Ed Miliband's showdown with Labour's biggest trade union backer has escalated after the party announced it was to hand evidence of alleged ballot-rigging to the police.
Party officials said they had contacted the Procurator Fiscal's Office in Scotland over claims Unite sought to pack the constituency party in Falkirk with its members in order to secure the selection of its favoured candidate for the safe Labour seat.
The move was angrily denounced by Unite General Secretary Len McCluskey who dismissed the allegations as "nonsense" and accused the Labour leader of deliberately seeking a "punch-up" with the unions.
The Tories meanwhile said Labour had been "bounced" into contacting prosecutors after Conservative backbencher Henry Smith wrote to the Chief Constable of Scotland asking him to investigate - a claim Labour strongly denied.
Mr Miliband insisted he was determined to uphold the integrity of the party and challenged Mr McCluskey to disown the activities of Unite in Falkirk.
"Instead of defending what happened in Falkirk, Len McCluskey should be facing up to his responsibilities. He should not be defending the machine politics involving bad practice and malpractice that went on there, he should be facing up to it," he said.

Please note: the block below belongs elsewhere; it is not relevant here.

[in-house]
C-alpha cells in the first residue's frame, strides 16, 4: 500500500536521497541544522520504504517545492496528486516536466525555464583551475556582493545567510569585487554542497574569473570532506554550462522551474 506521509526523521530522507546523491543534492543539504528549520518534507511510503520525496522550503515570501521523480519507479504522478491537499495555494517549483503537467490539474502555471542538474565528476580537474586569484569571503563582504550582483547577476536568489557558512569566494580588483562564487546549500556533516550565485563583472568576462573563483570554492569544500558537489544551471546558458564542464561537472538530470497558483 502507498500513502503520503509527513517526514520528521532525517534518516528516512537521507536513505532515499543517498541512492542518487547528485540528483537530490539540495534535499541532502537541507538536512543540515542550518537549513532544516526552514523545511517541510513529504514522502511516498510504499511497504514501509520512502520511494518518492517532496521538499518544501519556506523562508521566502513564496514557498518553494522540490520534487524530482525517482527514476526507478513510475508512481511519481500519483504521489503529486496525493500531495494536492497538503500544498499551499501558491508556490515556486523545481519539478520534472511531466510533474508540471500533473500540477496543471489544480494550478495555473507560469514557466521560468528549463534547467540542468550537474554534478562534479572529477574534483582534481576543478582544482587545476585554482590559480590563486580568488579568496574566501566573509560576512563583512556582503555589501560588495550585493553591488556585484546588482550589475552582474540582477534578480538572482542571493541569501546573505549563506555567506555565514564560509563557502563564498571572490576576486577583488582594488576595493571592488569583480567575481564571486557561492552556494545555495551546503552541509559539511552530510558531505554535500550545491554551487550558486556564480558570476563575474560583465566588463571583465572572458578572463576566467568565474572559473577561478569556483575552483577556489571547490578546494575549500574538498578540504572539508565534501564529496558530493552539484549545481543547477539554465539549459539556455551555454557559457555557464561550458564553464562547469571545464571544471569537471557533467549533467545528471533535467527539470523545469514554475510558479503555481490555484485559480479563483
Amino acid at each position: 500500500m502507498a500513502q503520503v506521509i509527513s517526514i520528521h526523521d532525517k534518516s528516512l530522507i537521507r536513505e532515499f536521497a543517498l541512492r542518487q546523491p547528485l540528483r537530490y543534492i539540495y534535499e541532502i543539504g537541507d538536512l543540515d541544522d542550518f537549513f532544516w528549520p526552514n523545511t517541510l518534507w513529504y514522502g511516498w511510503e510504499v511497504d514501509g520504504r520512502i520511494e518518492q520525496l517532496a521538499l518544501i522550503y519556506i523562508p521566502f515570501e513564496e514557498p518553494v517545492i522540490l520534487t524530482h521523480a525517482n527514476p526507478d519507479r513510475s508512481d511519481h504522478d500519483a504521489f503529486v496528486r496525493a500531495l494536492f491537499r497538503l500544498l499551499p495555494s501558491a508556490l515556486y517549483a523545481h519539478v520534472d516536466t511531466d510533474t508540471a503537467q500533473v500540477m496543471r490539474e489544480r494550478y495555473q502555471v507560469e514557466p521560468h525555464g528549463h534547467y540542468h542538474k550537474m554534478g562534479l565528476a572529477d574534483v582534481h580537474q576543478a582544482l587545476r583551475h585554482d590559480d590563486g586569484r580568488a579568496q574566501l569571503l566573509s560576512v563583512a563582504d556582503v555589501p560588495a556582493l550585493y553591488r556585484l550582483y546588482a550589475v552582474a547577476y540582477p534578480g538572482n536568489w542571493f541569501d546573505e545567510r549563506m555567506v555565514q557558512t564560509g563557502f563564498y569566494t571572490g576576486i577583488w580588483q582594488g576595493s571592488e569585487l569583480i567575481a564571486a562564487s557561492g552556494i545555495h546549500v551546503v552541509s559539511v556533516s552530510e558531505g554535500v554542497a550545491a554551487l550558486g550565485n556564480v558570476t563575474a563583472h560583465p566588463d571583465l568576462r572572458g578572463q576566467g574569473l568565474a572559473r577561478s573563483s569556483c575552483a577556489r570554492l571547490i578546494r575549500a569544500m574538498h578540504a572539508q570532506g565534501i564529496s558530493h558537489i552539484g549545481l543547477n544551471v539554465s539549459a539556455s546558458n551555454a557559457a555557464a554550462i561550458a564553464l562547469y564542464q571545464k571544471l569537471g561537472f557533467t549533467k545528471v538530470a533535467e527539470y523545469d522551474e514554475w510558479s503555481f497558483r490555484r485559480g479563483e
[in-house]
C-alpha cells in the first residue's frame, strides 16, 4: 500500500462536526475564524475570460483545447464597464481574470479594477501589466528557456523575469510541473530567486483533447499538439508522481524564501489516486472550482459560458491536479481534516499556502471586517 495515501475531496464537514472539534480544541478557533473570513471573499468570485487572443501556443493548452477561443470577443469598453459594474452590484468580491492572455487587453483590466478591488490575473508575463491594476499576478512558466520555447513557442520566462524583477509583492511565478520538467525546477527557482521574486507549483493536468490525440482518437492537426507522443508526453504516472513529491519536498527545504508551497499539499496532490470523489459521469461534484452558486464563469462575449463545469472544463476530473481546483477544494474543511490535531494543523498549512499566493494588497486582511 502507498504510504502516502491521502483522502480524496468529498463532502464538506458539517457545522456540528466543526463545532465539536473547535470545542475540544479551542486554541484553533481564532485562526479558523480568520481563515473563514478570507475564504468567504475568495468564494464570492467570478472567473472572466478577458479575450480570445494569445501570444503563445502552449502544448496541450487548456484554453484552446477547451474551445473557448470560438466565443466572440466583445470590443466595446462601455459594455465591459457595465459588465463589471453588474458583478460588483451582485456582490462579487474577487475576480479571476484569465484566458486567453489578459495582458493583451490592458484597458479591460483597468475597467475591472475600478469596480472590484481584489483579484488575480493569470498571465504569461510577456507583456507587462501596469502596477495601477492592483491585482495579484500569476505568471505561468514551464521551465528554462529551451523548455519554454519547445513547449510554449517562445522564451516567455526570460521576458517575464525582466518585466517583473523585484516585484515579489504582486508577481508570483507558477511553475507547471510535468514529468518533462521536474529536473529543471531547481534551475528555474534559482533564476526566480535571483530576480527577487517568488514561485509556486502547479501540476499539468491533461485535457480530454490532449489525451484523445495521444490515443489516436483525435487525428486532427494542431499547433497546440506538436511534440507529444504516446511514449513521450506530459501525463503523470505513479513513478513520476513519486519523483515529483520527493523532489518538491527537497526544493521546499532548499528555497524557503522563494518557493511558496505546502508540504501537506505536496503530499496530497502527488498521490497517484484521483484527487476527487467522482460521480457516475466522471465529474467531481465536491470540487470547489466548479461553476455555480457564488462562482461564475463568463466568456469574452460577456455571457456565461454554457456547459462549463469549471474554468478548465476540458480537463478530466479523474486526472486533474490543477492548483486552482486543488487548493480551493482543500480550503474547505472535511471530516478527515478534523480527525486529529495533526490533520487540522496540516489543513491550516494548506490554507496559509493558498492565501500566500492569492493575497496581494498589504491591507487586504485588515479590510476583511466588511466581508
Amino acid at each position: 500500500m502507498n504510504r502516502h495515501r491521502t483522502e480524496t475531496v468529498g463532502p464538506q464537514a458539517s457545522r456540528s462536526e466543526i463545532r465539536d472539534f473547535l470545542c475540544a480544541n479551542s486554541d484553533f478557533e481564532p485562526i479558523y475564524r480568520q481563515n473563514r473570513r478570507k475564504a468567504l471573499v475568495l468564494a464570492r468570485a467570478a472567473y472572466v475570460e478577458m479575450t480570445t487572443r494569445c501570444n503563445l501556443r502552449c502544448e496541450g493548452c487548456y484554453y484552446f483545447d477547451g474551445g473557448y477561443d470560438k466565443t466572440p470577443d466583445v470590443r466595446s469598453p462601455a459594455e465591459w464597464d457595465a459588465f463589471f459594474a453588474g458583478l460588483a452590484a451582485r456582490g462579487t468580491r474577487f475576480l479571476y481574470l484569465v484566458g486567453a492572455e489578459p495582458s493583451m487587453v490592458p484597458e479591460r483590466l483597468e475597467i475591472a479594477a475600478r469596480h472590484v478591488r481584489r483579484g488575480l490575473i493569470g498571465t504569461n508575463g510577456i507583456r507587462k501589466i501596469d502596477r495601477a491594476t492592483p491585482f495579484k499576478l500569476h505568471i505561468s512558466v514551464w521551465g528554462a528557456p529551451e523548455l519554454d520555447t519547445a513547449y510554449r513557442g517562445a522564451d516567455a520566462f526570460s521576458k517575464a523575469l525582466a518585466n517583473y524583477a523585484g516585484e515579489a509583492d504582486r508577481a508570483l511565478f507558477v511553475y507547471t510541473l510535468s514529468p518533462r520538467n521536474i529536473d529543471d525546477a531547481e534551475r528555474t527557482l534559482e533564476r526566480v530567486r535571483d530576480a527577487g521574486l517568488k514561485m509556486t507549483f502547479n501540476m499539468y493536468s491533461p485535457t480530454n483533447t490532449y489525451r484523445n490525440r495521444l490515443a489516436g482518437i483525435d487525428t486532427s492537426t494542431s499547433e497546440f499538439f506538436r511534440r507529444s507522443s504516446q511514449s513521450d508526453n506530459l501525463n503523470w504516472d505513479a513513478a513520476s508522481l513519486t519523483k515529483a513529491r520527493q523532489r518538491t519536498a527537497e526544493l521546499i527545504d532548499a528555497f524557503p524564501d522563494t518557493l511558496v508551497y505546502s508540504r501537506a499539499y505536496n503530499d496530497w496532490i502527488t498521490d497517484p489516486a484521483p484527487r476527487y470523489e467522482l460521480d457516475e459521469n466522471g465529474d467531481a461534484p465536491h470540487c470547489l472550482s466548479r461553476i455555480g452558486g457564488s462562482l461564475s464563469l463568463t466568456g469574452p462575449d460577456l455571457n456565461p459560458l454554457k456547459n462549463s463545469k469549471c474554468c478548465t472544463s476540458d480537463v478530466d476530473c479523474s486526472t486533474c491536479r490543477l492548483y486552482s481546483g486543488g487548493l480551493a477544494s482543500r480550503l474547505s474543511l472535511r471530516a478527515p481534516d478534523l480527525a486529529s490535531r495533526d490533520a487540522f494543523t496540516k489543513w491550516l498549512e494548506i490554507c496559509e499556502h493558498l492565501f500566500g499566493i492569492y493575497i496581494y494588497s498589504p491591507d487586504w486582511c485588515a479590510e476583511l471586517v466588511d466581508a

"We had members being signed up without their knowledge, bad practice, malpractice and, frankly, instead of defending that kind of thing, Len McCluskey should be condemning it."
The Unite leader said they would co-operate with the police inquiry but warned that it would not bring the matter to an end.
He said: "We've had shadow cabinet members saying that Unite have 'overstepped the mark'. What does that mean? We asked too many of our members to join the Labour Party. We should have told them that the Labour Party was full up perhaps? It is a nonsense."
Police Scotland meanwhile confirmed they had received the letter from Mr Smith. A spokeswoman said it was "currently being considered".